Havre Daily News
Bill Rossiter combined three of his loves - teaching, music and his wife, Sharon - to produce a show titled “Who Shall Sing of the Valiant Woman?”
Songs performed by Bill and Sharon Rossiter include stories about women of myth and legend, women who followed their dreams and “women who don't take no guff,” Bill Rossiter said.
The program will be presented, in celebration of Women's History Month, by the Montana Committee for the Humanities Speakers Bureau on Thursday at 7 p.m. in the Vande Bogart Library. The show is free and open to the public.
Bill was a night club entertainer before he began teaching folklore and humanities at Flathead Valley Community College. In his teachings, he learned about roots and traditional music. Sharon also is a retired teacher.
Bill said performing shows such as these is something he had always dreamed about. After he retired from teaching, he finally had the time to do it.
He has performed solo on the Hi-Line, with programs on the Great Depression and the days of homesteading, but Thursday will mark the duo's Havre debut. Last week, the couple traveled 1,600 miles on a six-day road trip that included shows in Billings and Scobey. They have performed together for about seven years. The Kalispell couple performs songs as recent as Woody Guthrie's “Union Maid,” who stood up to the “goons and ginks and company finks,” and tunes three centuries old. The couple plays guitar, banjo, harmonica and autoharp, and string the songs together background information on the material.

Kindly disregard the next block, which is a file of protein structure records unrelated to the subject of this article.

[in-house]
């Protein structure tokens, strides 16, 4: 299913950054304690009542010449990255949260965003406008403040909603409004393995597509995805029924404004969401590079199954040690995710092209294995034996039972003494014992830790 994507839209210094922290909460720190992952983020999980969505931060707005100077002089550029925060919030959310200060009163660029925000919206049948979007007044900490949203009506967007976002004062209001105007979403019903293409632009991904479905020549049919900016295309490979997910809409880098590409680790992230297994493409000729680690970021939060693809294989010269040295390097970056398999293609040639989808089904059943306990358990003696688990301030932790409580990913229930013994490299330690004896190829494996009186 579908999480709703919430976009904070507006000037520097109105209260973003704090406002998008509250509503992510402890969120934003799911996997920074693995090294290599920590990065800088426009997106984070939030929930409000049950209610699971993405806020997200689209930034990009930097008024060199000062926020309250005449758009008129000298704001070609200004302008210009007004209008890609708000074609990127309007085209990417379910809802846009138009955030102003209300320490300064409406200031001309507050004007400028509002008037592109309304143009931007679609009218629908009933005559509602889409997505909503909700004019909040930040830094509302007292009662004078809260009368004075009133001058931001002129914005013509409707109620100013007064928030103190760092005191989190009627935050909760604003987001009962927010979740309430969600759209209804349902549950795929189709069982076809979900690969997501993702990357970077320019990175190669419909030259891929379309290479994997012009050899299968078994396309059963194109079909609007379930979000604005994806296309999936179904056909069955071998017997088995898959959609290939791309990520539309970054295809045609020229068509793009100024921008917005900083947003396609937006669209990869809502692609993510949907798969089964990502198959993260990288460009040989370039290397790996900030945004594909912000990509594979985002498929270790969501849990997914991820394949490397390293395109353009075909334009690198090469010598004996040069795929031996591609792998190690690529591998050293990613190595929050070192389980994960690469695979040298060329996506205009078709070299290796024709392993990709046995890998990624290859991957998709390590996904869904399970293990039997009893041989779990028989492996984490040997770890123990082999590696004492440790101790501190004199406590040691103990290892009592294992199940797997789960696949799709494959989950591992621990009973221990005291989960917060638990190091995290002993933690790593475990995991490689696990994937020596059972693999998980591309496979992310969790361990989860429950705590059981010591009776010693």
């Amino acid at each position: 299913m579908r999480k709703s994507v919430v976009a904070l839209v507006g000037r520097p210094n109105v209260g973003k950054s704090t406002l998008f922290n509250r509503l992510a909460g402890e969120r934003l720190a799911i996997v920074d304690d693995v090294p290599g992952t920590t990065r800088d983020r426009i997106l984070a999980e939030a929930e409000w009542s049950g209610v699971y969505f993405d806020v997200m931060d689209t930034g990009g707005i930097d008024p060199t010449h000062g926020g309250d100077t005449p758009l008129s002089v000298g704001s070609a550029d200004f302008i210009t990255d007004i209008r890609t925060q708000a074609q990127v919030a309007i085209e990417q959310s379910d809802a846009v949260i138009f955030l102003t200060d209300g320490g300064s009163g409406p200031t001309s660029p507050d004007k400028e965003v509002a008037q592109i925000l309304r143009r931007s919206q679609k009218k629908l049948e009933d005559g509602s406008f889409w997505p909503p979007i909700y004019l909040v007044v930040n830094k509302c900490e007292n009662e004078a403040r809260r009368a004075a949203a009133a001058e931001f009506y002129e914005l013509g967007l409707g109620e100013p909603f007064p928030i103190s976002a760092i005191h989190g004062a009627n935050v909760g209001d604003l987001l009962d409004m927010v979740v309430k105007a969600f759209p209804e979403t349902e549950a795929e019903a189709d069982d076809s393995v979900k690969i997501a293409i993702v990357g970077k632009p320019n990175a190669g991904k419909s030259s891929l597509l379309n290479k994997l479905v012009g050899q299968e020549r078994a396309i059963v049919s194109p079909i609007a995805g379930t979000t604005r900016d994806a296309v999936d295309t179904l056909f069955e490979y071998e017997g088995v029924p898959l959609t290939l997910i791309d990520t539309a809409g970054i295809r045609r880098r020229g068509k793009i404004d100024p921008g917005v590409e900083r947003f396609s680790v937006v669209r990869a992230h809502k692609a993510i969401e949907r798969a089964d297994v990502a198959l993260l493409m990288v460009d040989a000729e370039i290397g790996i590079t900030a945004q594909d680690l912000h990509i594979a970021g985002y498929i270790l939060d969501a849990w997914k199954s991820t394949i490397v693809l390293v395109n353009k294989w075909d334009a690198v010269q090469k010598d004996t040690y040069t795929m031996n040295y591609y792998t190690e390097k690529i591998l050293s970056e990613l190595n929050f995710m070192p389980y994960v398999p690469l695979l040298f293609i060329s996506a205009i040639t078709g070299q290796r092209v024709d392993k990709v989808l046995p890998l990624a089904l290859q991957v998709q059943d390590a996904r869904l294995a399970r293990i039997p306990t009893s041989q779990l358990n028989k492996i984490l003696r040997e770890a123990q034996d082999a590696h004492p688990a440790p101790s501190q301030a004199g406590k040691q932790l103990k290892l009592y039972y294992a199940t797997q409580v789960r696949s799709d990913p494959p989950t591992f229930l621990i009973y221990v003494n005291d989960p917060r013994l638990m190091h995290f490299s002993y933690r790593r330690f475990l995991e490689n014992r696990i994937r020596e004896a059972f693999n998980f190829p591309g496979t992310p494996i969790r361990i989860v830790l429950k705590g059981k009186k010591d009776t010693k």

The Rossiters tell of “The Bonny Lass of Anglesey,” who defeated king's warriors in an athletic contest; Harriet Tubman, who rescued others from the slavery she had escaped; and Molly Jackson, who braved the wrath of mine owners and their strikebreakers.
In a comic song included in the program, a woman “establishes limits” by giving her husband the occasional bop on the head with a soup ladle. In the song she advises brides-to-be: “Wherever you are, whatever you do, always take your ladle with you.”
Bill said he has known some of the songs since he was a child and he's researched the origins of the material.
Some tunes that are commonly thought of as love songs are less endearing than they seem, he said.
One example is “My Darling Nelly Gray.”
“The song itself, most people would have heard it as a love song of a man who lost his lady love, but she was actually sold to slavery. It was written as an anti-slavery song by Nebraska school teachers,” he said.
The event is co-sponsored by the Vande Bogart Library, and Montana State University-Northern's Department of Arts and Sciences and ReSPONSE anti-violence organization.
For more information, please call the Vande Bogart Library at 265-3706.